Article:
For developing countries like India, strong climate action can appear to be a trade-off—one that may come at the expense of robust economic growth. The question that India faces today is this: Will it compromise economic development and job creation if it chooses a low-carbon pathway, or can actions to reduce emissions in different sectors be the foundation of a stronger economy and improved human well-being?
India’s long-term development pathway cannot directly borrow the from the approaches of other countries. For countries that are already industrialised, tackling the challenge of climate change requires decarbonising the existing infrastructure and moderating high consumption. For India, on the other hand, it means creating new green energy infrastructure that meets the needs of its population without locking into fossil-fuel path dependence.
As India explores a net zero emissions future, this issue brief explores four scenarios of climate action for India using a systems dynamics model called the Energy Policy Simulator for India. It investigates policy trade-offs and co-benefits and estimates the costs of climate action. It finds that deep decarbonisation in the Indian economy is possible while also boosting jobs and GDP and avoiding millions of premature deaths due to harmful air pollution. The low-carbon transition will require massive investments in power, industry, transport, and hydrogen. Early policy signals could accelerate technology adoption by industry, benefiting from decreasing technology costs.
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The issue brief has been jointly authored jointly by Shakti Sustainable Energy Foundation and World Resources Institute (India). It is part of a research compendium published by the Observer Research Foundation (ORF) titled Shaping Our Green Future: Pathways and Policies for a Net-Zero Transformation , which also features perspectives from The Fletcher Business School, Climate Policy Lab, MacArthur Foundation, National Investment and Infrastructure Fund, International Forum for Environment, Sustainability & Technology and other institutions. Released by ORF at at the Glasgow Climate Change Conference in 2021 side event, this was a timely publication, coming in just after India announced its net zero by 2070 target.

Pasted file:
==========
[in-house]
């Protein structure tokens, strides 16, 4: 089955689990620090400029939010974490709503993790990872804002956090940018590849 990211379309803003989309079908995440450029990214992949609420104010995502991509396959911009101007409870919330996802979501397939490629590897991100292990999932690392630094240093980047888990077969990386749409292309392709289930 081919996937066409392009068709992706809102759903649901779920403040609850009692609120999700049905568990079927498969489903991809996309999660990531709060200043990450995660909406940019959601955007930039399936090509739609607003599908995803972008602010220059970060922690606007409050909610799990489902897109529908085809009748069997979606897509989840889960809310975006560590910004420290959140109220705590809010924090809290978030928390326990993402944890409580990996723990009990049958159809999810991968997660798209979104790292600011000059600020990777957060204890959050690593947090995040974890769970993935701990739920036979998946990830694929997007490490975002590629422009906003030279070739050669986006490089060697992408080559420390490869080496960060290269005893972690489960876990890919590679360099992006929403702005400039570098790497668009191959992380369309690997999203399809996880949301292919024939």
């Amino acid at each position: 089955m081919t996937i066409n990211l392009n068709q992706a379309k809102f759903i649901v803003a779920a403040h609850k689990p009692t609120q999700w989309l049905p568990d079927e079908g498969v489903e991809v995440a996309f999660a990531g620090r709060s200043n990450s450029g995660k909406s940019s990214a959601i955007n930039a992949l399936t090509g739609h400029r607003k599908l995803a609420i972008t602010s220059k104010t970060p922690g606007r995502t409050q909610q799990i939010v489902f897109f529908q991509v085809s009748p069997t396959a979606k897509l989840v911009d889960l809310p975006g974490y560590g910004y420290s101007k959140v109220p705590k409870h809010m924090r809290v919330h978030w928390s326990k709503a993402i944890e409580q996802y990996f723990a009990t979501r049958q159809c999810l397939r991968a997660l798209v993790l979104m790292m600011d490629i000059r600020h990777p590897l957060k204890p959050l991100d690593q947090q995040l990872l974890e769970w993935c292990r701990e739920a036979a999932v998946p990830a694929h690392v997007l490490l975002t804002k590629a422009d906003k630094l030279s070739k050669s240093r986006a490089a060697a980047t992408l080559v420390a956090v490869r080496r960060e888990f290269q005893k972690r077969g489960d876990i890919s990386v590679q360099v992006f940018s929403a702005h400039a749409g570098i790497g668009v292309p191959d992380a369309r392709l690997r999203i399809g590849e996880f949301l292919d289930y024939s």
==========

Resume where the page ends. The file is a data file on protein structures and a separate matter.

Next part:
Varun Agarwal, Senior Program Associate – Climate, World Resources Institute India
Anshu Bharadwaj, Chief Executive Officer, Shakti Sustainable Energy Foundation
Shubhashis Dey, Director – Climate Policy, Shakti Sustainable Energy Foundation
Ulka Kelkar, Program Director – Climate, World Resources Institute India
Renu Kohli, Independent economist, previously with the Indian Council for Research on International Economic Relations, International Monetary Fund, and Reserve Bank of India
Nidhi Madan, Senior Programme Manager – Climate Policy, Shakti Sustainable Energy Foundation
Koyel Kumar Mandal, Chief of Programmes, Shakti Sustainable Energy Foundation
Apurba Mitra, Program Head – Climate policy, World Resources Institute India
Deepthi Swamy, Consultant, Climate program, World Resources Institute India